"Goodness," Bush added, wiping his brow. "I can't believe people actually live in this filthy country."

Reports that Bush promised residents of rural Appalachia nearly $750,000 of his own money to go to the movies during the four nights of Hu's stay could not be confirmed.

"Oh, and we should really put out that $60 billion China gave us last year," Bush said.

White House Chief of Staff Josh Bolten said the president was still concerned about the "unsightly traffic" around the nation's major urban centers, and was trying to do a "quick patch-up job" on low public-school test scores. He also called upon Americans to give him a hand in cleanup efforts.

"The president would really, really appreciate it if Americans dropped what they were doing and helped him get things in order—especially in Idaho, which is still a complete mess," Bolten said.

Bolten also said the president wanted Americans to be on their best behavior for "the nice people from China," adding that arguments over welfare reform, immigration, and foreign policy would have to wait until Hu leaves. "We can always go back to our 300 years of racial tension later," Bolten said.

Bush expressed worry that the U.S. "wouldn't be able to withstand" any harsh judgment Hu and his high-level entourage might hold against some of the more unsightly parts of the country, particularly the Gulf Coast region, which "hasn't been touched for months." Bush authorized his staff to "just stall" the Chinese president if he requested a New Orleans tour.

Administration critics, however, blame the frantic cleanup effort not on citizens' indifference, but on Bush himself, whom they claim has spent too much energy tinkering with Iraq. The volatile Middle Eastern nation's expensive, time-consuming upkeep has kept Bush from focusing on more mundane but arguably more vital home-front issues, critics argue.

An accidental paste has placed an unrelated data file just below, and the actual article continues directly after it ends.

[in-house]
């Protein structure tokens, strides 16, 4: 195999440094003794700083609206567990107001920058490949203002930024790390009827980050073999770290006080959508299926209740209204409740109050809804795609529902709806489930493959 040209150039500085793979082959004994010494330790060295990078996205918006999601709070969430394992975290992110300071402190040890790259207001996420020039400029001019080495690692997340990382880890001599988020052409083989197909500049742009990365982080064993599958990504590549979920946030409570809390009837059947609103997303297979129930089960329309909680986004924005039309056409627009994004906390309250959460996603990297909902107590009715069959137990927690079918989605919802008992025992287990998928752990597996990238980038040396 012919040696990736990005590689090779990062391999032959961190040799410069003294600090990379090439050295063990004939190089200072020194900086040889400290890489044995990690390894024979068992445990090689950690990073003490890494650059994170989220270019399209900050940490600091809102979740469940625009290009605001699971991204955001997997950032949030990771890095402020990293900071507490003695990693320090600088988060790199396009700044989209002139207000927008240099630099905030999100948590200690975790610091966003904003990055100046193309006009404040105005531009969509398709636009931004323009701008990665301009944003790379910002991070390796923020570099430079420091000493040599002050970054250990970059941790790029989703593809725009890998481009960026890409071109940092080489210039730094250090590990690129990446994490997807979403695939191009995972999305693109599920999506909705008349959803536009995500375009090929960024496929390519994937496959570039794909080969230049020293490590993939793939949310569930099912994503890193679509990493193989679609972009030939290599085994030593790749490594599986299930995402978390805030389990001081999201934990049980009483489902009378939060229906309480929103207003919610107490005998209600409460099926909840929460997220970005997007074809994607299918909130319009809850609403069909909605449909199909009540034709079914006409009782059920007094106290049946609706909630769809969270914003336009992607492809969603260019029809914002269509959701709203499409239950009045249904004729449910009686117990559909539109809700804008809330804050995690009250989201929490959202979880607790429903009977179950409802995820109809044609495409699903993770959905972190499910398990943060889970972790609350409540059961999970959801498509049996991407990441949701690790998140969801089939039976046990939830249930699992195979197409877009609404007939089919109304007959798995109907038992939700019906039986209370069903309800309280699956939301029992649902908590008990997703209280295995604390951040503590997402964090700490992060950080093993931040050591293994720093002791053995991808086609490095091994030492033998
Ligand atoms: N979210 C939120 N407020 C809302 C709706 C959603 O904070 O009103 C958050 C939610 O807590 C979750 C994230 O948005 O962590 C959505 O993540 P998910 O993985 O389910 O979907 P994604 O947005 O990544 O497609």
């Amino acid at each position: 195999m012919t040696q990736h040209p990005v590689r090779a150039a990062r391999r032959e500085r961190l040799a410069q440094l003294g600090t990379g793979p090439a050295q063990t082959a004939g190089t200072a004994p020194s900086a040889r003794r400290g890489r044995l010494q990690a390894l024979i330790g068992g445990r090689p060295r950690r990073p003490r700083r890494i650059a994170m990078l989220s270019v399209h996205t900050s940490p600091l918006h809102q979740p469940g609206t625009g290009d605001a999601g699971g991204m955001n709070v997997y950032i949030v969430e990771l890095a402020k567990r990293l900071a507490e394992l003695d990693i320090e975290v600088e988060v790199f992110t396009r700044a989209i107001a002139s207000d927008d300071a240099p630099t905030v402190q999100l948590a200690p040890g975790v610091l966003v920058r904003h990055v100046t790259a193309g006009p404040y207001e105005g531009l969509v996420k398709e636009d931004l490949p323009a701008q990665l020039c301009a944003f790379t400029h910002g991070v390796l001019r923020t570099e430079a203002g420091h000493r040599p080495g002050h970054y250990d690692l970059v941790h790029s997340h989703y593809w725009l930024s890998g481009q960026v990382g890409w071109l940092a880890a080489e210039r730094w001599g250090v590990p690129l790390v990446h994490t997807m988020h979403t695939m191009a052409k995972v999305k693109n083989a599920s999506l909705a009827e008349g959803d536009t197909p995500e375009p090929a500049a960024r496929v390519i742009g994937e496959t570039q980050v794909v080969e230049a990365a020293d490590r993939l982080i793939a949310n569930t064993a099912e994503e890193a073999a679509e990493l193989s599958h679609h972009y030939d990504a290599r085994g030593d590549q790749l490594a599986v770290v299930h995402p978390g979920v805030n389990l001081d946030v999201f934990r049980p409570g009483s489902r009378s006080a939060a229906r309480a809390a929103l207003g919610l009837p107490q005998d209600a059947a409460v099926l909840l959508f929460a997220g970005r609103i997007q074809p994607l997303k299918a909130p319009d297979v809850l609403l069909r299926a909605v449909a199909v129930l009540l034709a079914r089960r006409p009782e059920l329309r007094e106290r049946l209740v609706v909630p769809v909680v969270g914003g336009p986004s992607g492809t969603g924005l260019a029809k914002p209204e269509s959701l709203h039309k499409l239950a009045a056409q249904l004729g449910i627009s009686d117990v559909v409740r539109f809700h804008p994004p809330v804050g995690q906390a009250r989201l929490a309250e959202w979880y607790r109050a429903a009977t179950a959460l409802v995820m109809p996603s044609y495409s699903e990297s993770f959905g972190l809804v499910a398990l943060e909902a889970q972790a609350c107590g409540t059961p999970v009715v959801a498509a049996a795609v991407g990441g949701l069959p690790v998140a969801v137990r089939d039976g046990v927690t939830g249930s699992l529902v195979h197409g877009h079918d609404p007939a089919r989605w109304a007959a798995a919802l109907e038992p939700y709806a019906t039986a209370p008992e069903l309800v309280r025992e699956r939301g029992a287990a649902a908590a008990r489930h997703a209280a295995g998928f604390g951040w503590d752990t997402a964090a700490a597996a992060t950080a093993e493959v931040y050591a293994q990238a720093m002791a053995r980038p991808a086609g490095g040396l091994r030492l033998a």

Many ordinary citizens believe that Bush is overreacting.

"If China is such a good friend, they won't care how the place looks," said Brookings, SD resident Ben Holdness, 33, who was ordered to hose off Mt. Rushmore. "Besides, I don't see the Chinese picking up after their own ugly steel mills and polluted rivers and human-rights abuses. I hear people are always tripping over their stupid plastic toys, too."

"If everything gets cleaned up, how are we going to know where everything is?" said Tucson, AZ resident Cindy Eckelman.

In spite of these arguments, Bush said he was determined that the country not resemble "a pigsty."

"If China can keep a wall up for a few thousand years, surely we can clean the old hornet nests out of the greater Raleigh area," Bush said. "If we don't do anything, Hu is going to take one look at this place and wonder how we got to be the world's No. 1 superpower. Seriously, the place looks disgusting."